As I have often said, apricots are fragile trees- fluctuating temps can be the death of them in humid regions. But they are impossible to predict. They are not productive on my property but rarely die, at other sites where they produce very well and grow better they occasionally die- but I never know coming out of winter where there might be fatalities- it often comes at seemingly favored sites.


Odd about Apricots. Here in the Rocky Mountain foothills, Apricots are tough cookies. They normally get shut out in fruiting but are nearly xeric and even naturalize a little near drainage areas—unheard of with any other commonly grown fruit.

I wonder if its rootstock related? Maybe these trees should all be on apricot roots? I still have my Puget Gold on K86 and its going strong after 7 or 8 years.

I have to admit, I had to look up the definition of “xeric”. I’d heard the term before, bit when reading your post couldn’t quite ring up the def. If that’s true, that would explain their dislike for the Appalachians. Here they are easily the biggest pain in the arse you could possibly plant. I don’t even like them much.

I was not familiar with the use of the word either. In hort-school the word used was xerophyte and I’m guessing xeric simply wasn’t a word 3j0 years ago- at least one used in biology books. Now it is very fashionable amongst western garden writers judging from a search I just did.

Maybe xeric’s current definition covers apricots, but their issues are different than other plants defined by this word, which seems to be plants that require less water to survive or survive in environments with less water (via an aggressive growing, very deep tap root). Apricots seem to survive better close to the coast and further south in the east even when there’s plenty of year round precip.

I don’t think the problem is rootstock because often the rootstock survives after the death of the scion’s tree.

I’ve often commented on the apricots that are naturalized in the high desert of New Mexico, where extreme cold occurs that doesn’t kill them as well as very fluctuating temps. Maybe the dryness of fall there helps them harden off better. It is excessive water in the cells that causes plants to die in extreme weather. Cells expand, rupture and die.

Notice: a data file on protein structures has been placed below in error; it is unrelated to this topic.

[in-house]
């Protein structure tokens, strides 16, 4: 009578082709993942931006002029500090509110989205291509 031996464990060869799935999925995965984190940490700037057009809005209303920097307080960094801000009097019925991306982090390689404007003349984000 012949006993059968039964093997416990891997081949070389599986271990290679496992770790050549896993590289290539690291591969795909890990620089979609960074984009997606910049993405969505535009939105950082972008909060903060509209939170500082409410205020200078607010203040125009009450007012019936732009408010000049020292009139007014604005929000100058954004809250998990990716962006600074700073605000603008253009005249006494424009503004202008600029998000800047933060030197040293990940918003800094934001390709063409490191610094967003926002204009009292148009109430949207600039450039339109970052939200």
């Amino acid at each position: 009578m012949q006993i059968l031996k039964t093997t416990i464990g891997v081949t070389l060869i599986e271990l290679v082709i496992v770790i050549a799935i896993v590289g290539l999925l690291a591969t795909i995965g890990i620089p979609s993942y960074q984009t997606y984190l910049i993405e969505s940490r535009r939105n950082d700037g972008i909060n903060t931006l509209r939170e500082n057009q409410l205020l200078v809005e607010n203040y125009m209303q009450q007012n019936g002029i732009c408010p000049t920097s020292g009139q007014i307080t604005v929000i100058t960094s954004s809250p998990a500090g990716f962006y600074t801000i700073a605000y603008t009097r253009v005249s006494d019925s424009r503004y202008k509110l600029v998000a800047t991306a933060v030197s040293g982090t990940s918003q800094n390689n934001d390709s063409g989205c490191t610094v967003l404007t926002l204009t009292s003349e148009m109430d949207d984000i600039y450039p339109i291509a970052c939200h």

Appleseed, have you ever tasted a tree ripened apricot? They are very sweet and good ones are not mushy like what you get from the store.

Between different rootstocks, there might be some variation in the amount of water being pushed to the apricot. The difference, however, might not be enough to provide a satisfactory solution to the problem. Water restriction during the cold months might be the only way to solve the problem.

I’m surprised that ‘Xeric’ is such a regionalism. It’s in common usage out west, not just with gardeners.

There’s a naturalized Apricot growing in a park near me that has grown into a healthy, 10-11 foot tall tree all during the worst drought since the 1880s with no discernible source of water other than being an a slight downslope. If I were the kind of guy who could graft things I would try and propagate it.

Has something to do with their Mongolian heritage, I think.

Yeah maybe it is a xeric- xerophyte refers to different drought coping mechanisms, I believe- like cactus and succulents. However, I planted unwatered almond trees in Topanga Canyon and the trees survived some terrible drought years without access to ground water that I could imagine- maybe just being on the side of a hill roots created a well.

The idea of less water helping them (and, too much water when its cold hurting them) seems to fit with the data. The temps greatly fluctuate in spring in the west and I can’t think of any other major difference.

Going into last winter in Sept and Oct we had half our normal rainfall but lots of cambium killed apricots, but that may still be too much water. My soil doesn’t hold a lot of water and I don’t lose many apricots in my nursery here, but other sites with virtual sand do.

We can only guess, I guess. Does Sante Fe ever get soaking rain in late summer? I think it does.

1st year from Raintree bare root our Parfume De Septembre plum blossom ( Seattle 4.17.17)